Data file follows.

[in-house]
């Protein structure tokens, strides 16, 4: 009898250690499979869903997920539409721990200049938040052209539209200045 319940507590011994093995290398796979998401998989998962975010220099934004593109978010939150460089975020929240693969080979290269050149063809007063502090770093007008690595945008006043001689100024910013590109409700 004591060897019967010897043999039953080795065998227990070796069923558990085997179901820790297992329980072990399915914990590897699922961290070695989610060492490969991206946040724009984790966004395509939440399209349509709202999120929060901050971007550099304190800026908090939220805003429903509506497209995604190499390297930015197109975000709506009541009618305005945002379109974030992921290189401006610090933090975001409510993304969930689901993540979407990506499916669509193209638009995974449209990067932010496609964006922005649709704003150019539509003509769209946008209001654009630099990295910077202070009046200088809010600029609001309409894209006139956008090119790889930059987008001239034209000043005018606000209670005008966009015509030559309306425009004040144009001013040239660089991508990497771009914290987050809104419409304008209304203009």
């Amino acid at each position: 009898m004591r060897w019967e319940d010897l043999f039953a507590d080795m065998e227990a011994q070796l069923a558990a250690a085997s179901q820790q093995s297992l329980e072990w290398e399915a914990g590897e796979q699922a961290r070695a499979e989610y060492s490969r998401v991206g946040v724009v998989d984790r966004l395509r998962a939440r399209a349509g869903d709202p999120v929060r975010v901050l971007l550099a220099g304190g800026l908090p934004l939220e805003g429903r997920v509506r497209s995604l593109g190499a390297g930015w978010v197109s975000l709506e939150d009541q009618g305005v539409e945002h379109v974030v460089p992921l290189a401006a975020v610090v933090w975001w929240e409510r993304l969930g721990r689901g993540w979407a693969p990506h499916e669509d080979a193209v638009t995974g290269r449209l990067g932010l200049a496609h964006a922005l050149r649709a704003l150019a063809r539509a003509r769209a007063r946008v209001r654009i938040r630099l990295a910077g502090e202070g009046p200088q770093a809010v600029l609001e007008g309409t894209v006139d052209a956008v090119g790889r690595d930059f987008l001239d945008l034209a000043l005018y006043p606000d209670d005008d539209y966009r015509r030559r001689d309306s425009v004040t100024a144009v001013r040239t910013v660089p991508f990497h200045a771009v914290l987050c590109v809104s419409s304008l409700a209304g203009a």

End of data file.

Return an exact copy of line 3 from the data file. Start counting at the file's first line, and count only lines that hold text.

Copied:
């Amino acid at each position: 009898m004591r060897w019967e319940d010897l043999f039953a507590d080795m065998e227990a011994q070796l069923a558990a250690a085997s179901q820790q093995s297992l329980e072990w290398e399915a914990g590897e796979q699922a961290r070695a499979e989610y060492s490969r998401v991206g946040v724009v998989d984790r966004l395509r998962a939440r399209a349509g869903d709202p999120v929060r975010v901050l971007l550099a220099g304190g800026l908090p934004l939220e805003g429903r997920v509506r497209s995604l593109g190499a390297g930015w978010v197109s975000l709506e939150d009541q009618g305005v539409e945002h379109v974030v460089p992921l290189a401006a975020v610090v933090w975001w929240e409510r993304l969930g721990r689901g993540w979407a693969p990506h499916e669509d080979a193209v638009t995974g290269r449209l990067g932010l200049a496609h964006a922005l050149r649709a704003l150019a063809r539509a003509r769209a007063r946008v209001r654009i938040r630099l990295a910077g502090e202070g009046p200088q770093a809010v600029l609001e007008g309409t894209v006139d052209a956008v090119g790889r690595d930059f987008l001239d945008l034209a000043l005018y006043p606000d209670d005008d539209y966009r015509r030559r001689d309306s425009v004040t100024a144009v001013r040239t910013v660089p991508f990497h200045a771009v914290l987050c590109v809104s419409s304008l409700a209304g203009a």